How Do I Explain Depression?

Posted on September 1, 2021 by Cheryl K, LCSW, CEO, Co-founder and Partner
A man explaining his depression to a loved one.

If you’ve ever dealt with depression, you know that explaining your feelings isn’t easy — especially to people who are lucky enough to have never experienced feeling depressed. Not being able to convey your emotions can lead to you feeling even more alone and isolated. It’s important to know that you are not alone. In fact, more than 264 million people worldwide suffer from depression.

In this post, we’ll take a deeper dive into depression, its symptoms, and how to explain depression to your loved ones so they can better understand what you’re feeling and how to be there for you.

Depression is Not Just Feeling Sad: Explaining Depression

One of the worst things that can happen when we try to come forward with our feelings is having people downplay them and say something like, “well, everybody gets sad!” This is why explaining that depression is not just sadness is a critical first step.

Sadness is a normal emotion and generally comes about when something bad happens. Sadness usually goes away after a few days. But, depression is a persistent sadness that can last for weeks, months, or years. Depression’s impact is much more significant than that of sadness and can change your personality, interests, how you view the future, and it can even impact your memory.

With sadness, most people can continue their daily routines and responsibilities. But, depression makes it hard and even impossible to get out of bed, bathe, prepare and eat proper meals, etc. It can also be extremely challenging to focus on work, school, and other tasks when you’re feeling thoughts of despair or like there’s no point in trying.

Explaining Depression in Broad Terms

First, you should try to explain depression broadly. For example, mention that it is a mental illness that negatively impacts how you feel, think, and act. Then, explain that the good news is that the condition is treatable. This is a good opportunity to explain some of the symptoms of depression to them and how it impacts different areas of life.

Signs and Symptoms of Depression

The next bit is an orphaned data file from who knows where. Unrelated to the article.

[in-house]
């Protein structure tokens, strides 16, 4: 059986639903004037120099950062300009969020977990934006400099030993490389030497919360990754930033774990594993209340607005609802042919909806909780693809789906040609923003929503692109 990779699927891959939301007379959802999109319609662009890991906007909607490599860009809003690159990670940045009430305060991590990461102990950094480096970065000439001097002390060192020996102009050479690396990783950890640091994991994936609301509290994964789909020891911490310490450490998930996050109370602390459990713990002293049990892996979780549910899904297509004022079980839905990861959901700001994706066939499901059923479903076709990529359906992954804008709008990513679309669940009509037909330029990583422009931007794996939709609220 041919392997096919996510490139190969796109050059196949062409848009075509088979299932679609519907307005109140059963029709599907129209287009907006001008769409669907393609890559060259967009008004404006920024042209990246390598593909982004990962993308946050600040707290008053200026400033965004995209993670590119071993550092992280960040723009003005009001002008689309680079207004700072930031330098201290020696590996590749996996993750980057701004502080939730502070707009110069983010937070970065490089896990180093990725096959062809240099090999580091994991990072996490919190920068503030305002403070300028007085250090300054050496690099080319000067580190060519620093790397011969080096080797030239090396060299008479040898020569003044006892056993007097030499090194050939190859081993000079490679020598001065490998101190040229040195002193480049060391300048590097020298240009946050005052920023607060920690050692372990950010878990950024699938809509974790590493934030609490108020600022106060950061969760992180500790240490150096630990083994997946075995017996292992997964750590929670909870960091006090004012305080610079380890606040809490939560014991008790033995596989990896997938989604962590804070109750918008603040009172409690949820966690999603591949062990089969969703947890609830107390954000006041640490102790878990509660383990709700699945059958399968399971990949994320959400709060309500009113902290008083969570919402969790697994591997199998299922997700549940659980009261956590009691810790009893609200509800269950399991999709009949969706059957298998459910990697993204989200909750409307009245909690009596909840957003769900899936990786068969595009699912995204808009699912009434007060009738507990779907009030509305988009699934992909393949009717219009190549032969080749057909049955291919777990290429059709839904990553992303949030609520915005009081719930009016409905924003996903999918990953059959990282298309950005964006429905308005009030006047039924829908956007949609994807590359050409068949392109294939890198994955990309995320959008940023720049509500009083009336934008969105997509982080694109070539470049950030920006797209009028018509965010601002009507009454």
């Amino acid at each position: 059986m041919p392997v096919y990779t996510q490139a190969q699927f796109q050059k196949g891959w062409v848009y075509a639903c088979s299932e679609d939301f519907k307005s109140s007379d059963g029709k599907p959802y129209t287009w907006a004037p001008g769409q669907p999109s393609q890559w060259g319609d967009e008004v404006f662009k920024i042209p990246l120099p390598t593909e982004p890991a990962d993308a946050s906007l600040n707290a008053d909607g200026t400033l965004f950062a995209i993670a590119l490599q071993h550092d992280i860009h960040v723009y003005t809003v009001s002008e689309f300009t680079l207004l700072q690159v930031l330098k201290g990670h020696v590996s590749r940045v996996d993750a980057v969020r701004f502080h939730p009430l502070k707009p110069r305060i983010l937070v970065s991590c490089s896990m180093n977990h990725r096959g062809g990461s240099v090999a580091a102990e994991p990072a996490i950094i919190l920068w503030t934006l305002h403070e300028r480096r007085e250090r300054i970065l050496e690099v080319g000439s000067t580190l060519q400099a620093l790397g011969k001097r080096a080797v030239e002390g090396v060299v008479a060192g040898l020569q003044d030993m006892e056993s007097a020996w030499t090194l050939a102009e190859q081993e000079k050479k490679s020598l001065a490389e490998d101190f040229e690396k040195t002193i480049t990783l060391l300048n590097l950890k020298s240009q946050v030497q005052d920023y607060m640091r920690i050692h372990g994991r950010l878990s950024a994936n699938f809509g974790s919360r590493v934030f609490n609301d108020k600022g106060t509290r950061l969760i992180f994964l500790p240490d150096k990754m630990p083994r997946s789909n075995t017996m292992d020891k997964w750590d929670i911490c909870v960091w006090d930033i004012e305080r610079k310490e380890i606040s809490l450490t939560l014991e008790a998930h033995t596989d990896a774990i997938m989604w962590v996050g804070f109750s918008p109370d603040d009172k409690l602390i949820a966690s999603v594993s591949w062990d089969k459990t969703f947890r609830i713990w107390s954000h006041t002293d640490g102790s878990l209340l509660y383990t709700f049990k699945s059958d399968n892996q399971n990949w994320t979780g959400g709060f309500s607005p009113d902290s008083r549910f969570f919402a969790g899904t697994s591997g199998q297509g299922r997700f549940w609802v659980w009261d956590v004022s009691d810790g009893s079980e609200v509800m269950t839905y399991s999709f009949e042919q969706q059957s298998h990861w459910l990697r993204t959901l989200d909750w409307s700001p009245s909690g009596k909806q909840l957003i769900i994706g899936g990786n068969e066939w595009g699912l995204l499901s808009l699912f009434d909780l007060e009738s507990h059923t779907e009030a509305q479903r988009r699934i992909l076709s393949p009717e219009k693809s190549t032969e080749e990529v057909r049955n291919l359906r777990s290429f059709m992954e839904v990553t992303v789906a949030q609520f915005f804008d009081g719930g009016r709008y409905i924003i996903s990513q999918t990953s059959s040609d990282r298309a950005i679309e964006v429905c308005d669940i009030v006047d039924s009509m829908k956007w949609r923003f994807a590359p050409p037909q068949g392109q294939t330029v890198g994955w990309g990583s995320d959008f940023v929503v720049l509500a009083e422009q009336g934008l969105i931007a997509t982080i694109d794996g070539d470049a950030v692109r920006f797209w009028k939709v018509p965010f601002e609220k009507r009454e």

It’s important to remember that depression symptoms can present as feelings, thoughts, and actions.

Feelings that are frequently caused by depression include:

  • Sadness
  • Misery
  • Despair
  • Hopelessness
  • Unhappiness
  • Irritability
  • Overwhelm
  • Guilt
  • Frustration
  • Lacking confidence
  • Indecisiveness
  • Inability to concentrate
  • Disappointment

Thoughts caused by depression include:

  • “I’m a failure.”
  • “Everything is my fault.”
  • “There is nothing good in my life.”
  • “Nothing good ever happens to me.”
  • “I am worthless.”
  • “Things will never change.”
  • “Life is not worth living.”
  • “My loved ones would be better off without me.”

Behavioral symptoms of depression include:

  • Withdrawing from friends
  • No longer doing usual activities you love
  • Stop leaving the house
  • Not getting things done at work or school
  • Relying on alcohol, marijuana, and/or sedatives to “get by”

Physical symptoms of depression include:

  • Constantly feeling tired
  • Frequent stomach and headaches
  • Feeling sick and ‘run down’
  • Loss or change of appetite
  • A constantly churning gut
  • Difficulty sleeping
  • Significant weight loss or gain

Explaining Depression in Personal Terms

Once you’ve established an overview of depression, share some personal antidotes for how it has impacted your life.

You could talk about how you no longer enjoy doing things you love. For example, maybe your best friend and doubles partner is mad at you because you’ve flaked on the past two tennis tournaments.

If you take the time to explain to her that your depression has caused you to lose interest and even dread tennis, she’ll be a lot more understanding and supportive. You could also mention how it’s hard to get out of bed on most days; you have crying outbursts, suicidal thoughts, and any other symptoms you’ve been experiencing.